RPA would welcome the opportunity to discuss the issues described above in greater detail if that would be useful to CMS. 

Ongoing Reduction of Relativity Between Inpatient Dialysis Services and Associated Evaluation and Management Services

As discussed in previous rulemaking cycles, RPA continues to believe that the relationship between the family of inpatient dialysis services and the evaluation and management (E&M) service (CPT code 99232, level two hospital visit) that serves as its primary practice expense component code will continue to be out of alignment in 2017. Recall that in the Medicare Physician Fee Schedule Final Rule for CY 1995 published on December 8, 1994, and in Transmittal 1776, Change Request 2321 of the Medicare Claims Manual, HCFA/CMS states in both documents that: 

“We will bundle payment for subsequent hospital visits (CPT code 99231 through 99233) and follow-up inpatient consultations (CPT codes 99261 through 99263) into the fee schedule amounts for inpatient dialysis (CPT codes 90935 through 90947).” 

While follow-up inpatient consultations (CPT codes 99261 through 99263) have been deleted from the fee schedule for payment purposes, the subsequent hospital visit codes are of course still part of the fee schedule. However, as indicated in Addendum B for the 2017 fee schedule proposed rule, the PE RVUs for CPT code 90935 (inpatient hemodialysis, single evaluation, which serves as the anchor for the inpatient dialysis code family) are set at 0.48, while the PE RVUs for CPT code 99232 are 0.56, even though as the Agency noted above, payment for subsequent hospital component codes is supposed to be bundled into the payment for inpatient dialysis. 

RPA believes that the shortfall stems from the fact that for practice expense (PE) purposes the inpatient dialysis codes are treated as procedures when in fact they are both procedure and E&M services, as evidenced by the language above discussing the development of the inpatient dialysis code family based on E&M services. CPT codes 90935-90947 were made into combined E&M and procedure codes, with a single payment for the day encompassing the totality of both the full E&M services that day (including the PE) and the full procedure of that same day. Therefore, the ongoing loss of relative value is a significant problem, inappropriate and in need of just resolution by restitution of the full PE value increase. It is our belief that if the PE of the inpatient dialysis codes were specifically designated as E&M services, the rank order anomaly affecting the dialysis services and the rest of the E&M code family would disappear.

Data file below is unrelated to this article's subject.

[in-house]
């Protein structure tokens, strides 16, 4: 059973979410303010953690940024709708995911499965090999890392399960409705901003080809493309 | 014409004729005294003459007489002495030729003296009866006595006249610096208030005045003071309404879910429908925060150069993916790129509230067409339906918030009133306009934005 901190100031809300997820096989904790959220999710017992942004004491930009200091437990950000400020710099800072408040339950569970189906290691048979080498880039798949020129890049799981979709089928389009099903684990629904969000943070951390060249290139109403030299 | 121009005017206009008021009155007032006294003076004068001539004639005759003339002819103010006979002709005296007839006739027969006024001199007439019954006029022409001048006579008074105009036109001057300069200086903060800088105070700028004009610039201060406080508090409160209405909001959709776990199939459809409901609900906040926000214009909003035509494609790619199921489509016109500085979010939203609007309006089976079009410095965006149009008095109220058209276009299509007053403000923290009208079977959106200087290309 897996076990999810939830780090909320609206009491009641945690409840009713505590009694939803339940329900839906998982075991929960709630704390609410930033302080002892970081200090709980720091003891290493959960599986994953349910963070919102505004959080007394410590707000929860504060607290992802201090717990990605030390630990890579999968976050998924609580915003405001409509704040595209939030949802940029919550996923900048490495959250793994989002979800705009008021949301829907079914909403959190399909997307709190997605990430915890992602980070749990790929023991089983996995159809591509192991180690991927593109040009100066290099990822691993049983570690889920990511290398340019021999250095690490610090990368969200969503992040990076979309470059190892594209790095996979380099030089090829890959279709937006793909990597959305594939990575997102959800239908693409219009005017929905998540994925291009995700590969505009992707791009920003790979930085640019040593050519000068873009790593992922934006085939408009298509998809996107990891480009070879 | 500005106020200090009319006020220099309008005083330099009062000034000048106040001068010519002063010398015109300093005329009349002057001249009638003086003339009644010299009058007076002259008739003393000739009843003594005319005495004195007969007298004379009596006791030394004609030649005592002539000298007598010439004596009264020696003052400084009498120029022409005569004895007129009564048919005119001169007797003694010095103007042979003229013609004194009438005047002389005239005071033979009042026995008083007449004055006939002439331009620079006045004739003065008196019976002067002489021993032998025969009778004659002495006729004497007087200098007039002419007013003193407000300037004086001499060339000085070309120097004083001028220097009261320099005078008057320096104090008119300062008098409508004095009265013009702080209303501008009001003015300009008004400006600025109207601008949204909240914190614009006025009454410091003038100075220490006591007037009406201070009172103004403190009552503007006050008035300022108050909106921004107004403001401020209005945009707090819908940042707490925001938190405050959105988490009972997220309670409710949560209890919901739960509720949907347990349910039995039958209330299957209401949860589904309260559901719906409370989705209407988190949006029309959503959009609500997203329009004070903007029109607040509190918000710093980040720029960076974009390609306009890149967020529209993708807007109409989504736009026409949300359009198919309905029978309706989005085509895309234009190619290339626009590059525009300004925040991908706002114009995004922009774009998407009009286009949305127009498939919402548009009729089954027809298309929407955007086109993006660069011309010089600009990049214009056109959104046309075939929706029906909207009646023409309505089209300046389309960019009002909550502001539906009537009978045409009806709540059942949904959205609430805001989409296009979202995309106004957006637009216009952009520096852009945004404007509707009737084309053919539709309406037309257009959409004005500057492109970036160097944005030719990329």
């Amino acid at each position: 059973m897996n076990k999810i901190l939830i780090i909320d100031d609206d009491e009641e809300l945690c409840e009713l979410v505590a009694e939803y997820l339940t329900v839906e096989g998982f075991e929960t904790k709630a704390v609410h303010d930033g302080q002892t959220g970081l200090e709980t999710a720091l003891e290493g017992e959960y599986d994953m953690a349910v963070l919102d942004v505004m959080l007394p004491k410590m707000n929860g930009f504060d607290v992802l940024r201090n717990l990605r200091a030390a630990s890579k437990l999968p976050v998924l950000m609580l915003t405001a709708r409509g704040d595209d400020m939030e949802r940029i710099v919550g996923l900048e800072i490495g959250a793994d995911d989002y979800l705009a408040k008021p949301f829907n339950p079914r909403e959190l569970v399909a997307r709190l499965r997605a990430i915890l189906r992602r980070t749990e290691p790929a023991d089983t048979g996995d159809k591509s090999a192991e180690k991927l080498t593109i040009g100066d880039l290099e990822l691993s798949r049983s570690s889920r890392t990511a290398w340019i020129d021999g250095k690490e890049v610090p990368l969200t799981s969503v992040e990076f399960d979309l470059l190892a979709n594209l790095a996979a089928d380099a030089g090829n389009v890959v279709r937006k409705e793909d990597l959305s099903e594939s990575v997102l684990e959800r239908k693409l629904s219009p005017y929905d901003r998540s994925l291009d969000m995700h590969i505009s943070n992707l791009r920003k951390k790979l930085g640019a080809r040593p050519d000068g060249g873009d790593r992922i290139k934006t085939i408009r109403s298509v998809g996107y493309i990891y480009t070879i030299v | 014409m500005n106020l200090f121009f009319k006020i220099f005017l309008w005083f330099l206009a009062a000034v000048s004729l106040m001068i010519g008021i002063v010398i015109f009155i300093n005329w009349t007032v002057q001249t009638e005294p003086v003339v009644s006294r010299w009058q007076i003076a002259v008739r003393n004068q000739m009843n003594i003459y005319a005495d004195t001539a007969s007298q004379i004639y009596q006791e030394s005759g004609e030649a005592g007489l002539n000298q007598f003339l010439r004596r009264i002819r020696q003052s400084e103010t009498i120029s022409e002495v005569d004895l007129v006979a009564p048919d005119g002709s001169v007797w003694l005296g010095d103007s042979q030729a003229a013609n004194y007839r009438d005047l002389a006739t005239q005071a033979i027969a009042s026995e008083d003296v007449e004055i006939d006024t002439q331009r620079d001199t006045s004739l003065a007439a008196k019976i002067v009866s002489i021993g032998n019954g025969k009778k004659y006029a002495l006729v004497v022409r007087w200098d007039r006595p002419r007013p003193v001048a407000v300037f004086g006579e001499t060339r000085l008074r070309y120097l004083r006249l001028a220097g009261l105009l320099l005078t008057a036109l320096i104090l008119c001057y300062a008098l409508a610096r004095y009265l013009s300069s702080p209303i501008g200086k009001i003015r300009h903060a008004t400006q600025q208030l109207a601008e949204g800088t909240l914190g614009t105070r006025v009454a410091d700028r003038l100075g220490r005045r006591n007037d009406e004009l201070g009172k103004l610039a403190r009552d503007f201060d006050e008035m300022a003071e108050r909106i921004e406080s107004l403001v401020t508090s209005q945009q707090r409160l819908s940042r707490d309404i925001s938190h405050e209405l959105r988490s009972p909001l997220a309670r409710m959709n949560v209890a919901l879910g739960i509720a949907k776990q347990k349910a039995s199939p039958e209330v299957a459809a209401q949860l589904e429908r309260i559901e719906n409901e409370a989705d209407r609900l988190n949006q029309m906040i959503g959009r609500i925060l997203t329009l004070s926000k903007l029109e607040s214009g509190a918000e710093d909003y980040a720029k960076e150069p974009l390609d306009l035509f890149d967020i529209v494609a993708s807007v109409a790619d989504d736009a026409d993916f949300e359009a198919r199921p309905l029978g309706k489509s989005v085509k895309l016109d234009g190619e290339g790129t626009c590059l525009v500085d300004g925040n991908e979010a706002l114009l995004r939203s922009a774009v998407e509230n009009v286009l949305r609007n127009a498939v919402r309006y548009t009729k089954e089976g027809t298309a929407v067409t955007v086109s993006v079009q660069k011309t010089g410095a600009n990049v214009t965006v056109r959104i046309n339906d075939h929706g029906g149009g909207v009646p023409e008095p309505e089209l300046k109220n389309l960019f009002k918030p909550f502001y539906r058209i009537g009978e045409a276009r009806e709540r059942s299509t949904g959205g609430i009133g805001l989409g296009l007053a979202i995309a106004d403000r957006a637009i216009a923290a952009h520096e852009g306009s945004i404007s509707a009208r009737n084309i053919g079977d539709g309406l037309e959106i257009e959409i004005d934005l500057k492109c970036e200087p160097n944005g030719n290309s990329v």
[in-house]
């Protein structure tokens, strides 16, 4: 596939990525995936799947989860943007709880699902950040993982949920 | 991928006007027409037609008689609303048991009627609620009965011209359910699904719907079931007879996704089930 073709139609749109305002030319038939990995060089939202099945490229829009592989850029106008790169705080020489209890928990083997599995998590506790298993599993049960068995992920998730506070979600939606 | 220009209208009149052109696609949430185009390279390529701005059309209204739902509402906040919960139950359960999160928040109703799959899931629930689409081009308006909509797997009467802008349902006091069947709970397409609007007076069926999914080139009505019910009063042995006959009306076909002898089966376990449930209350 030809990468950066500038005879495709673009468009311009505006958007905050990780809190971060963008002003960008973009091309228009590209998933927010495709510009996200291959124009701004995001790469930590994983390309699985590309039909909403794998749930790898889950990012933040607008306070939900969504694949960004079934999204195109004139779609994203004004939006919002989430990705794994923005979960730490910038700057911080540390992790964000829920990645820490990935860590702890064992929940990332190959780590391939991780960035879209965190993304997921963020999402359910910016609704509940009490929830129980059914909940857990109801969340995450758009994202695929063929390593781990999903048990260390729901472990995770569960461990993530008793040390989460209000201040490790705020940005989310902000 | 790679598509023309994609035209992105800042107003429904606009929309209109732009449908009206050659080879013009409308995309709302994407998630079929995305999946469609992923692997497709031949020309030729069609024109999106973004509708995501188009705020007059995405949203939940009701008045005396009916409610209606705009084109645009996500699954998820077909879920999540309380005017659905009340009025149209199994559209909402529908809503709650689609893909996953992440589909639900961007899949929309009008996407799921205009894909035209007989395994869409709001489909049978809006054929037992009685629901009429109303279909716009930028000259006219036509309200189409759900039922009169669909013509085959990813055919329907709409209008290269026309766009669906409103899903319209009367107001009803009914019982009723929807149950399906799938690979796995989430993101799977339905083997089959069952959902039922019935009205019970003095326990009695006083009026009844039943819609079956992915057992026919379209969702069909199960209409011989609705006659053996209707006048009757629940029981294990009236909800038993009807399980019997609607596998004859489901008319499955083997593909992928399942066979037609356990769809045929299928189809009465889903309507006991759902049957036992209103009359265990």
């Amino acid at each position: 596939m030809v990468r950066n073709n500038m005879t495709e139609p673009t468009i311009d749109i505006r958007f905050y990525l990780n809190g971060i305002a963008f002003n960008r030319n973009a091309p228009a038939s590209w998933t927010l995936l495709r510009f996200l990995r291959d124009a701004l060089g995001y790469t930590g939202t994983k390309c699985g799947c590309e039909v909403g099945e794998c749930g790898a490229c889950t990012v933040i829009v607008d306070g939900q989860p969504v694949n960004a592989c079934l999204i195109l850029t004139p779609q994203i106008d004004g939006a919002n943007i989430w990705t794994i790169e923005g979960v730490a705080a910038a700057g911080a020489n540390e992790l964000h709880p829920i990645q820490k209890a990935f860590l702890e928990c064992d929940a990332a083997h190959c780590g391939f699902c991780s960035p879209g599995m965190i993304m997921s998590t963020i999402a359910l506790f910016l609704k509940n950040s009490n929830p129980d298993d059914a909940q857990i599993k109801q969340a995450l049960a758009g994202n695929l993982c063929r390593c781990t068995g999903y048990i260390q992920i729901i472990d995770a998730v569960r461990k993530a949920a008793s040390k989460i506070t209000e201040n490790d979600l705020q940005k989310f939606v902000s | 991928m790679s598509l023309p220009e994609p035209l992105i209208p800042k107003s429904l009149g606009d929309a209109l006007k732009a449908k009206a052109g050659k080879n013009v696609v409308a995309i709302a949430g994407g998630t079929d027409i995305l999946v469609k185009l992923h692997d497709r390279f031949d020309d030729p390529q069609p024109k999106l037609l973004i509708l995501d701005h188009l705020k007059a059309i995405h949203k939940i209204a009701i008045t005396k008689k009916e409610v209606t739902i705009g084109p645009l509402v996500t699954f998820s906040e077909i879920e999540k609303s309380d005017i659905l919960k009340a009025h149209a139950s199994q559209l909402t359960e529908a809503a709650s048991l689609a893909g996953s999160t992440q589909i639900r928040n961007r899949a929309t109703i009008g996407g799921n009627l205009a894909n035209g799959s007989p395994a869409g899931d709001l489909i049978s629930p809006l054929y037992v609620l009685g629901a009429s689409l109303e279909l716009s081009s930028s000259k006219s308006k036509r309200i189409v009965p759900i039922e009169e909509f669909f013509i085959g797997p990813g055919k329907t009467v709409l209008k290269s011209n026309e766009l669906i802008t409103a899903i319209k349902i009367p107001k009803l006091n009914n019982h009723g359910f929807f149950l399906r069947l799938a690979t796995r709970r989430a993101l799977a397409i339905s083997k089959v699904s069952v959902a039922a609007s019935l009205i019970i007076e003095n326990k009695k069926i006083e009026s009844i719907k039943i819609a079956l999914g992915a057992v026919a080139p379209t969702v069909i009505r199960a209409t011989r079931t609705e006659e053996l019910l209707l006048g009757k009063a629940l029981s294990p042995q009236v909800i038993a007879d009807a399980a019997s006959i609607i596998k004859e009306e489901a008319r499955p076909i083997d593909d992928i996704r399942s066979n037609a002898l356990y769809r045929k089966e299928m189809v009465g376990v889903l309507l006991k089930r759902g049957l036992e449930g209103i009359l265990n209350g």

We therefore urge CMS to restore the relativity between the appropriate E&M codes and the inpatient dialysis code family. 

As always, RPA welcomes the opportunity to work collaboratively with CMS in its efforts to improve the quality of care provided to the nation’s kidney patients, and we stand ready as a resource to CMS in its future endeavors. Any questions or comments regarding this correspondence should be directed to RPA’s Director of Public Policy, Rob Blaser, at 301-468-3515, or by email at


Rebecca Schmidt, DO 


 Haskal ZJ, Trerotola S, Dolmatch B, Schuman E, Altman S, Mietling S, et al. Stent graft versus balloon angioplasty for failing dialysis-access grafts. N Engl J Med. 2010;362(6):494-503.

ii Vesely T, DaVanzo W, Behrend T, Dwyer A, Aruny J. Balloon angioplasty versus Viabahn stent graft for treatment of failing or thrombosed prosthetic hemodialysis grafts. J Vasc Surg. 2016.

iii Kim CY, Tandberg DJ, Rosenberg MD, Miller MJ, Suhocki PV, Smith TP. Outcomes of prosthetic hemodialysis grafts after deployment of bare metal versus covered stents at the venous anastomosis. Cardiovasc Intervent Radiol. 2012;35(4):832-8.

iv Shemesh D, Goldin I, Zaghal I, Berlowitz D, Raveh D, Olsha O. Angioplasty with stent graft versus bare stent for recurrent cephalic arch stenosis in autogenous arteriovenous access for hemodialysis: a prospective randomized clinical trial. J Vasc Surg. 2008;48(6):1524-31, 31 e1-2.

v Karnabatidis D, Kitrou P, Spiliopoulos S, Katsanos K, Diamantopoulos A, Christeas N, et al. Stent-grafts versus angioplasty and/or bare metal stents for failing arteriovenous grafts: a cross-over longitudinal study. J Nephrol. 2013;26(2):389-95.

vi Braid-Forbes Health Research (2016). Stent-Graft vs Bare Metal Stent Use in Hospital Outpatient Prospective Payment System Dialysis Access Stent Procedures.